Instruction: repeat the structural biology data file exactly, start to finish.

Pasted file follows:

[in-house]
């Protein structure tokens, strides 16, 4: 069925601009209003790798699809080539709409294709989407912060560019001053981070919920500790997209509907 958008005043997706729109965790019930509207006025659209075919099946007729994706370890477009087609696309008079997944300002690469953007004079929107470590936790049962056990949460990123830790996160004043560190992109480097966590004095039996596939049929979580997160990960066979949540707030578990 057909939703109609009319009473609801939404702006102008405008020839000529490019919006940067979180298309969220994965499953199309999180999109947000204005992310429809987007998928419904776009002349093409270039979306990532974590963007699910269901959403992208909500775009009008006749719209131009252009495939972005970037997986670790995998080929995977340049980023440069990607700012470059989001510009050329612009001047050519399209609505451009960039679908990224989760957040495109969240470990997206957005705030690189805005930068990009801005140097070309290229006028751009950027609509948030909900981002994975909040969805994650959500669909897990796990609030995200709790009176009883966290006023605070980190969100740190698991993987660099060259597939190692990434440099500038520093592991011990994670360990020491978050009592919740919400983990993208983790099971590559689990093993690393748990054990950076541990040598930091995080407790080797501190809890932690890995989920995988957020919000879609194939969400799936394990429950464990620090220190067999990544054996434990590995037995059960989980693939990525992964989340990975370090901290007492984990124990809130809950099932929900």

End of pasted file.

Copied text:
[in-house]
């Protein structure tokens, strides 16, 4: 069925601009209003790798699809080539709409294709989407912060560019001053981070919920500790997209509907 958008005043997706729109965790019930509207006025659209075919099946007729994706370890477009087609696309008079997944300002690469953007004079929107470590936790049962056990949460990123830790996160004043560190992109480097966590004095039996596939049929979580997160990960066979949540707030578990 057909939703109609009319009473609801939404702006102008405008020839000529490019919006940067979180298309969220994965499953199309999180999109947000204005992310429809987007998928419904776009002349093409270039979306990532974590963007699910269901959403992208909500775009009008006749719209131009252009495939972005970037997986670790995998080929995977340049980023440069990607700012470059989001510009050329612009001047050519399209609505451009960039679908990224989760957040495109969240470990997206957005705030690189805005930068990009801005140097070309290229006028751009950027609509948030909900981002994975909040969805994650959500669909897990796990609030995200709790009176009883966290006023605070980190969100740190698991993987660099060259597939190692990434440099500038520093592991011990994670360990020491978050009592919740919400983990993208983790099971590559689990093993690393748990054990950076541990040598930091995080407790080797501190809890932690890995989920995988957020919000879609194939969400799936394990429950464990620090220190067999990544054996434990590995037995059960989980693939990525992964989340990975370090901290007492984990124990809130809950099932929900």